Explaining the role of ports in shaping the spatial structure of hinterlands in Iran

Document Type : Research Paper


1 Associate Professor of Urban and Regional Planning, Faculty of Arts and Architecture, Tarbiat Modares University, Tehran, I.R. IRAN

2 Department of Urban and Regional Planning, Faculty of Arts and Architecture, Shiraz University, Shiraz, Iran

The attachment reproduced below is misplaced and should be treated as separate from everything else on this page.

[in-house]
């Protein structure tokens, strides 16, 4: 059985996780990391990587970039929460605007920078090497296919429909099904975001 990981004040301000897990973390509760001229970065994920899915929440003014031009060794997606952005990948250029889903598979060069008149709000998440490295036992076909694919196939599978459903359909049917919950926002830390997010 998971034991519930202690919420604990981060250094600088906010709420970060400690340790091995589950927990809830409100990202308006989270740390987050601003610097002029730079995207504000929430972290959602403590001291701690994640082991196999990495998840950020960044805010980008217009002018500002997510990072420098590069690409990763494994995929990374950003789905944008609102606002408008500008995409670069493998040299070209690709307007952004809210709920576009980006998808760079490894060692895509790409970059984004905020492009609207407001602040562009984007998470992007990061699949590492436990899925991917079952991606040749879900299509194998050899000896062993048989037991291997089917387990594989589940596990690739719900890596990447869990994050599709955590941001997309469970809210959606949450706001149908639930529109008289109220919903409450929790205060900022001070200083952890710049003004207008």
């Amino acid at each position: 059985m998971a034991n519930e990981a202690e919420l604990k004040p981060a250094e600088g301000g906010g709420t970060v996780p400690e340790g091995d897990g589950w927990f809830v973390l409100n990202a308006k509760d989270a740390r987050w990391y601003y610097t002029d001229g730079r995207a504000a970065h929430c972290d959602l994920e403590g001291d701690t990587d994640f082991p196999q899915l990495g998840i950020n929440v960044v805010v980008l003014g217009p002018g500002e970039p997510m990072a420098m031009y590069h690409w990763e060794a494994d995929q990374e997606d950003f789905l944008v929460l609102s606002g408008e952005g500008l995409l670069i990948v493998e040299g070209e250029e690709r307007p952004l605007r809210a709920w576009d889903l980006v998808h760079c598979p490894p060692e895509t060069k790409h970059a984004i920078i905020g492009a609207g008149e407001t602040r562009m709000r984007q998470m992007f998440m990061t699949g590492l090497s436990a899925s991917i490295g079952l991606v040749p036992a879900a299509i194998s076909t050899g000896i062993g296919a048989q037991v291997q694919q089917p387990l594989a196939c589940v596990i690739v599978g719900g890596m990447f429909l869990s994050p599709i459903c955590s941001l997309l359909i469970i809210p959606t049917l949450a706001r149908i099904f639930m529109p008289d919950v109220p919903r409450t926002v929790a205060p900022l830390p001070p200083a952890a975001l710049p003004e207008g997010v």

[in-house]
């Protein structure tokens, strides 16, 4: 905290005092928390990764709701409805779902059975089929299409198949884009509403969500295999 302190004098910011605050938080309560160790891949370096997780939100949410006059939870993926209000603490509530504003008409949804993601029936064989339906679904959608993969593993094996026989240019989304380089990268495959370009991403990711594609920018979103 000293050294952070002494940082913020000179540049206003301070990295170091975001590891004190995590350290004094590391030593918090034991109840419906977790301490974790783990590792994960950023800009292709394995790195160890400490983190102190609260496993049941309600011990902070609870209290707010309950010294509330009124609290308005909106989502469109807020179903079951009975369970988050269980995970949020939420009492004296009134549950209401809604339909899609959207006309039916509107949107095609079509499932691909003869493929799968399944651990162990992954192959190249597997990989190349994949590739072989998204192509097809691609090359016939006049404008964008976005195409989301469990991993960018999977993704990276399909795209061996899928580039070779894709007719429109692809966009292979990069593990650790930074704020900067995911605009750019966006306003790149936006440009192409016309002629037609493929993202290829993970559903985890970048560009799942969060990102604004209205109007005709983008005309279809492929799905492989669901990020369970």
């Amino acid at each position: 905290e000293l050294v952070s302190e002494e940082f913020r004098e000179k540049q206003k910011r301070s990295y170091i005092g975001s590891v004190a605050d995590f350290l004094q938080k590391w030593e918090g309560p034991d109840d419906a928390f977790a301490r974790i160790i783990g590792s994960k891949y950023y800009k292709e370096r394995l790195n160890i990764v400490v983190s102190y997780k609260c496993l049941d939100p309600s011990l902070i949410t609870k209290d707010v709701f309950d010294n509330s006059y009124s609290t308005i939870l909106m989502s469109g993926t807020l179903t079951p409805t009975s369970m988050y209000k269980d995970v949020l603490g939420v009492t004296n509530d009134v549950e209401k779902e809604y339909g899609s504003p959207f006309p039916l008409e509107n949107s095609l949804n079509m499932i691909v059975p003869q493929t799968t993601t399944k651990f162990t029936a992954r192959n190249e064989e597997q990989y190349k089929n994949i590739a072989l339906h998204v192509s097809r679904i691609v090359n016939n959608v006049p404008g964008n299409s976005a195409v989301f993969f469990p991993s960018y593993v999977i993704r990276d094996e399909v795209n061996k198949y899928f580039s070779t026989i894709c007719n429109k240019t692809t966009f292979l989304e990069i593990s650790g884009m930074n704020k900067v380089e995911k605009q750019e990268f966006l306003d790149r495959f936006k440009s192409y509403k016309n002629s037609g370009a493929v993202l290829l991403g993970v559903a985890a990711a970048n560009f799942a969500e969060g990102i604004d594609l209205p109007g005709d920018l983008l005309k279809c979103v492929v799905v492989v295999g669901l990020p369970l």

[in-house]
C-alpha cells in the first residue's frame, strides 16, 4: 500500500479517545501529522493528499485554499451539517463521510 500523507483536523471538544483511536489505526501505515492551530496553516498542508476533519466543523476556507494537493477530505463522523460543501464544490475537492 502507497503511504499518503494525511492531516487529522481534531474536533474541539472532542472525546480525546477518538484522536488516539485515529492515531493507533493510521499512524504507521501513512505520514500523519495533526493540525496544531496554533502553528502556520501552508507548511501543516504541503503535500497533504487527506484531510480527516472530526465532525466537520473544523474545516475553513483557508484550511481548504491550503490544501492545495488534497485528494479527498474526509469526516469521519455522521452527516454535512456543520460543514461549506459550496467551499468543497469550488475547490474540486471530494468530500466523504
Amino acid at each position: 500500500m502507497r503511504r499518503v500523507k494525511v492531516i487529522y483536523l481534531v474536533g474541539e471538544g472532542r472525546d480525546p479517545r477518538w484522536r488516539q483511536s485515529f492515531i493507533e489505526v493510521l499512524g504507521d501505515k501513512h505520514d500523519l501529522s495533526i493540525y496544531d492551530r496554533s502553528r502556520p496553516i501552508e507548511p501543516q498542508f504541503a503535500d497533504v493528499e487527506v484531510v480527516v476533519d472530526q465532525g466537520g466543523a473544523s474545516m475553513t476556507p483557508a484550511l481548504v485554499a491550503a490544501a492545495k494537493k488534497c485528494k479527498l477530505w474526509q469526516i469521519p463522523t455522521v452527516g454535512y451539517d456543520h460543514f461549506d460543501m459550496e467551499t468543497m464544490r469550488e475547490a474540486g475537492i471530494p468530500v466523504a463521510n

In recent decades, in a large number of developing countries, spatial inequalities have been a growing trend, as new forms of regional imbalance are emerging in the context of these countries. In fact, the growth of inequality between cores and peripheral regions has led to the rise of inequality, even nationally. In Iran, especially in the second half of the century, the spatial structure of the country has been heavily influenced by changes in the use of oil resources and its increasing exports. As a result, the capital (Tehran) has been steadily growing at the center of political, economic and social power, and its growth has continued to this day. This has made other peripheral areas increasingly dependent on the capital. It is clear that nodes, corridors, and flows are the basic elements of the spatial structure of a territory. Therefore, the relationship between seaports and hinterlands, due to the intensity of existing interactions, play an important role in shaping the spatial structure of a country. Southern ports in Iran seem to have played a double role in increasing power and concentration in the capital in recent years, but also have added to the severity of spatial inequality in peripheral regions. The basic statistical data and preliminary observations confirm the claim that the most deprived and most undeveloped areas of the country are located in the local hinterlands of the southern ports. This research intends to explore the levels of development and spatial inequality of the national and regional scales in Iran, focusing on the study of ports relations and hinterlands by employing social network analysis and evaluating of related indicators that have been extracted by UCINET and Gephi software. Accordingly, quantitative data (based on commodity flows between nodes) during the period 1996 to 2015 have been collected and analyzed based on the positivism paradigm framework. The findings of this research show that some social network analysis indicators (such as Network Transivity & Density, Weighted & Betweenness centrality, Core-Periphery, Community-levels, and Hubs-Authorities) emphasize that both the two cities of Tehran and Bandar Abbas have been in the first interacting and exchanging commodity flows during these two decades. other peripheral centers are also at the second level with significant differences (including Isfahan, Mashhad, Shiraz, and Ahwaz). However, cities such as Kerman, Zahedan, and Jahrom, while in the past centuries have been considered as strong logistic hubs for the southern ports, have had a good boom in the local hinterlands of ports; in recent years have not had a proper level and position in the network of spatial interactions. In other words, the results of this study indicate that the local southern hinterlands of the country, in spite of the proximity to the main southern ports of the country, and the huge capacity of development in the storage, processing, and distribution of goods, are suffering the growing spatial inequality compared with other national and regional hinterlands. Overall, according to these findings, we can name this spatial structure as a Constellation Centralized Structure.


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